with for much of the year." Why the sudden reversal of fortune? Big discounts.
* Who else was the big winner? Luxury chains. Sales rose 6.6% at Nordstrom and 18.2% at Saks.
* Whose struggling? Full priced department stores. Sales fell 4% at
J. C. Penney, 5% at Dillard’s and 0.6% at Kohl’s.
But don’t take my word for it: listen to what the retailers execs are saying themselves:
"Interviews with retail chief executives — generally an optimistic, cheerleading bunch — found them expressing serious reservations about the outlook for consumer spending over the next several months. “It will be tougher than it is now,” said Myron E. Ullman, chief executive of J. C. Penney, referring to shoppers’ anxiety about the economy. “I do not see anything on the horizon that will turn this around.”
The chief executive of Staples, Ronald L. Sargent, described himself as “nervous” about the holidays; “maybe cautious is the better word,” he said. “The economic forecast is causing people to delay buying what they can delay buying. They are not running out to get the latest all-in-one H.P. printer.”
That’s a big surprise, as these guys are usually in the the "lemonade from lemons" crowd.
Back-to-school boost for retailers
The Seattle Times, Friday, September 7, 2007 – Page updated at 07:36 AM
Retail sales led by back-to-school, luxury shoppers
MarketWatch, 3:49 PM ET Sep 6, 2007
Retail Sales Rise, but Data May Mask Troubles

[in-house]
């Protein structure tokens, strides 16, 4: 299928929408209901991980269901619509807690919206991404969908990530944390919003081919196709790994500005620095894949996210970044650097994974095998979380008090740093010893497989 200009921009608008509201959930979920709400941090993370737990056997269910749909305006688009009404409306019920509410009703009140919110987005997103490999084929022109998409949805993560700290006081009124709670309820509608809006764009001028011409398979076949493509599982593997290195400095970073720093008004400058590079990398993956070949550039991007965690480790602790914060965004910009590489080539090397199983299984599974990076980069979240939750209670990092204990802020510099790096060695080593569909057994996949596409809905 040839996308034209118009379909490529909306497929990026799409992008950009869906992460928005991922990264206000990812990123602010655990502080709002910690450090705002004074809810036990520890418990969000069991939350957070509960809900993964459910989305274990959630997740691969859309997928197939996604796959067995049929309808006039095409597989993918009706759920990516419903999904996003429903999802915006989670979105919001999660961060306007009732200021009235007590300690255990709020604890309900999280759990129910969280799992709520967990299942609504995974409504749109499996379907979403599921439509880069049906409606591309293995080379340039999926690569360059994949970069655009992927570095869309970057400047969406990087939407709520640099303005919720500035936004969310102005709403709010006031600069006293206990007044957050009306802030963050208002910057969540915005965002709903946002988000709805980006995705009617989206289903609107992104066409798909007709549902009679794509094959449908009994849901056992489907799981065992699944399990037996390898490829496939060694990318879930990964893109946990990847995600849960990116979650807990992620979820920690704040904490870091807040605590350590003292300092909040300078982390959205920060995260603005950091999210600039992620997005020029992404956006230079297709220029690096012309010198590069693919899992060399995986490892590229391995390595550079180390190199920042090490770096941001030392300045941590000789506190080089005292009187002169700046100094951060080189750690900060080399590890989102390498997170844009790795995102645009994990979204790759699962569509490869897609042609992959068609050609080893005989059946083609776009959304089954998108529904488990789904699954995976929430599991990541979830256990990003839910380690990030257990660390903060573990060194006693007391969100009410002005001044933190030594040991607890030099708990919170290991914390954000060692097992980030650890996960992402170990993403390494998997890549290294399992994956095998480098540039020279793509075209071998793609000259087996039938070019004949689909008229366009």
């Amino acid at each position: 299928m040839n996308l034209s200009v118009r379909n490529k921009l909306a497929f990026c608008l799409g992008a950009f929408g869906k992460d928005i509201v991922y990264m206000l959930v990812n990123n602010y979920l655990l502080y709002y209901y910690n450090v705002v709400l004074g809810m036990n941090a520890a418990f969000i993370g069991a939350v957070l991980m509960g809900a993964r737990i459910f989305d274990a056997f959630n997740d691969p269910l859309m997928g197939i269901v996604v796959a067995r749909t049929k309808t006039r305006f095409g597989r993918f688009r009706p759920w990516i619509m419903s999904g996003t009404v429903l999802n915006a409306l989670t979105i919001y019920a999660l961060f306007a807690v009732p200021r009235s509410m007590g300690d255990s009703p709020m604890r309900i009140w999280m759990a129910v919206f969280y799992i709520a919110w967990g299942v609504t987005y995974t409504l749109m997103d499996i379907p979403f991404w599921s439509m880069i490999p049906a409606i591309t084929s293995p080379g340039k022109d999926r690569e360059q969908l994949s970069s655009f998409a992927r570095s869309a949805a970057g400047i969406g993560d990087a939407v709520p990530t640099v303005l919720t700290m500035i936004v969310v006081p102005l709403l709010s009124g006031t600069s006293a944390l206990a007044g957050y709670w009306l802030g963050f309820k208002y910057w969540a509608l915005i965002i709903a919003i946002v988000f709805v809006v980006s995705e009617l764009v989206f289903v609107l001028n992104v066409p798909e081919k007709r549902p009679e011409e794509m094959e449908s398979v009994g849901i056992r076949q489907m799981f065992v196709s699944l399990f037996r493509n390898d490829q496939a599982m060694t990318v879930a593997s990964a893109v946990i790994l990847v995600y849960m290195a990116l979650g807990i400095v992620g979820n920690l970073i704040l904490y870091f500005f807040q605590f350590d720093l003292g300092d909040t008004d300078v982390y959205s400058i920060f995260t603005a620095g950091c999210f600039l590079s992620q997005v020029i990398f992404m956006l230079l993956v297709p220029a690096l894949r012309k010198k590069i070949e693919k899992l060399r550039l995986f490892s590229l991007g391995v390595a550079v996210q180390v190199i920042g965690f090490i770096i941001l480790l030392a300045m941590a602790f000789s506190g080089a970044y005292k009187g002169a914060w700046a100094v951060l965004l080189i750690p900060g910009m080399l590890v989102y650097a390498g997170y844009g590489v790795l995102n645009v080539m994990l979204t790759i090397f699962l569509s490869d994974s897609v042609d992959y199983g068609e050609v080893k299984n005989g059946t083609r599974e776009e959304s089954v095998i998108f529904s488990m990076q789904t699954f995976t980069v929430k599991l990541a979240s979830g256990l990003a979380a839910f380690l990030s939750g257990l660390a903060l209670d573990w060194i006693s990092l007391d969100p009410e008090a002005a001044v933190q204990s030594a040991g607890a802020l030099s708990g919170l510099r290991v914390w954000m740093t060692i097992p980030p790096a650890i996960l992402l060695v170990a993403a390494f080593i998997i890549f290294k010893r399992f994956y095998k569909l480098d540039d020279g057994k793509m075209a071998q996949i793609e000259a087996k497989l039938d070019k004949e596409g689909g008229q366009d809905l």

NYT, September 7, 2007
Between the office move and the markets lately, I didn’t get a chance to address the new iPods/iPhone. Let’s do that now.
Back in January,
I noted why I did not think the iPhone would cannibalize the iPod: Apple would migrate the touchscreen downstream to the smaller
and non iPhone "pods." Nine months ago, I noted it was only a matter of time before Apple would bring out a touchscreen (non-phone) iPod.
Well, that came to pass.
As to the rest, I got some of the new products, prices and capacities right. I got some aspects wrong. Back in January, I estimated what Apple’s products and price points might look like.
Here is a comparison with those forecast and the actual products:
|Product||Pricepoint||Actual Product||Actual Pricepoint|
| Apple iPhone
| iPod touchscreen*
|$379/329|| iPod touch
| iPod "Classic"
|$279/229|| iPod Classic
| iPod Nano
|$199/139|| iPod Video Nano
|Shuffle 1 GB||$59||Shuffle 1 GB||$79|
First, it turns out that my estimates of 12-18 months was off — it only took nine months. Second, I wildly under-estimated the capacity of the classic iPods. Third, I wildly over-estimated the capacity of all the flash based iPods and iPhones.
But I did get many of the products, names and pricing pretty darned close.
The WSJ has an interesting history of all the iPods, and Apple’s stock price:
click for larger graphic
BTW, if you want to have a laugh, go to Amazon and search for the the existing iPods — an 80 Gig iPod is $349 . . .
UPDATE: September 6, 2007 7:32pm
To Amazon’s credit, any search for iPod also includes this result: New iPods